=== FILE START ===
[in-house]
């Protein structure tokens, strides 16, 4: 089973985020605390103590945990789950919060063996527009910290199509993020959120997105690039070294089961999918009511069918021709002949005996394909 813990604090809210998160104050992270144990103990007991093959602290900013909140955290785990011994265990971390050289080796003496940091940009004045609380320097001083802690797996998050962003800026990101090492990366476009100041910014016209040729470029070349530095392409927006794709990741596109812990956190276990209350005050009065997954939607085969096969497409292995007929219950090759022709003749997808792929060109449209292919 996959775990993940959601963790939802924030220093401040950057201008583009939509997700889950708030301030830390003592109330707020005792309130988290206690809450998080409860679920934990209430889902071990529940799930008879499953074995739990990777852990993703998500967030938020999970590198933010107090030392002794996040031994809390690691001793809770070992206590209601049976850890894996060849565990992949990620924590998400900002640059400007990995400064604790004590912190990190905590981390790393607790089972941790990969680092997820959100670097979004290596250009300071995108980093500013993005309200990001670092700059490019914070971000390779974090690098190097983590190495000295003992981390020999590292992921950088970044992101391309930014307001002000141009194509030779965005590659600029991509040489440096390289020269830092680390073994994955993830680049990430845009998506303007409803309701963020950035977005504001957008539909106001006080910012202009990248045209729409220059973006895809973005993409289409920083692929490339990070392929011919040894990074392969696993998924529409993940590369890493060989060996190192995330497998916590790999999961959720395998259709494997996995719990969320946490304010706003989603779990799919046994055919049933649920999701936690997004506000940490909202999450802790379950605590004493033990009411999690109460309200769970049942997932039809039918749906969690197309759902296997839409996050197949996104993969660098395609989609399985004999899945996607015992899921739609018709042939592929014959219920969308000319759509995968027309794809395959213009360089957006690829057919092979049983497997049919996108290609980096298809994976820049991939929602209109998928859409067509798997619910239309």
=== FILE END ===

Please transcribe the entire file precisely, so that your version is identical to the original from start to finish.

[in-house]
């Protein structure tokens, strides 16, 4: 089973985020605390103590945990789950919060063996527009910290199509993020959120997105690039070294089961999918009511069918021709002949005996394909 813990604090809210998160104050992270144990103990007991093959602290900013909140955290785990011994265990971390050289080796003496940091940009004045609380320097001083802690797996998050962003800026990101090492990366476009100041910014016209040729470029070349530095392409927006794709990741596109812990956190276990209350005050009065997954939607085969096969497409292995007929219950090759022709003749997808792929060109449209292919 996959775990993940959601963790939802924030220093401040950057201008583009939509997700889950708030301030830390003592109330707020005792309130988290206690809450998080409860679920934990209430889902071990529940799930008879499953074995739990990777852990993703998500967030938020999970590198933010107090030392002794996040031994809390690691001793809770070992206590209601049976850890894996060849565990992949990620924590998400900002640059400007990995400064604790004590912190990190905590981390790393607790089972941790990969680092997820959100670097979004290596250009300071995108980093500013993005309200990001670092700059490019914070971000390779974090690098190097983590190495000295003992981390020999590292992921950088970044992101391309930014307001002000141009194509030779965005590659600029991509040489440096390289020269830092680390073994994955993830680049990430845009998506303007409803309701963020950035977005504001957008539909106001006080910012202009990248045209729409220059973006895809973005993409289409920083692929490339990070392929011919040894990074392969696993998924529409993940590369890493060989060996190192995330497998916590790999999961959720395998259709494997996995719990969320946490304010706003989603779990799919046994055919049933649920999701936690997004506000940490909202999450802790379950605590004493033990009411999690109460309200769970049942997932039809039918749906969690197309759902296997839409996050197949996104993969660098395609989609399985004999899945996607015992899921739609018709042939592929014959219920969308000319759509995968027309794809395959213009360089957006690829057919092979049983497997049919996108290609980096298809994976820049991939929602209109998928859409067509798997619910239309």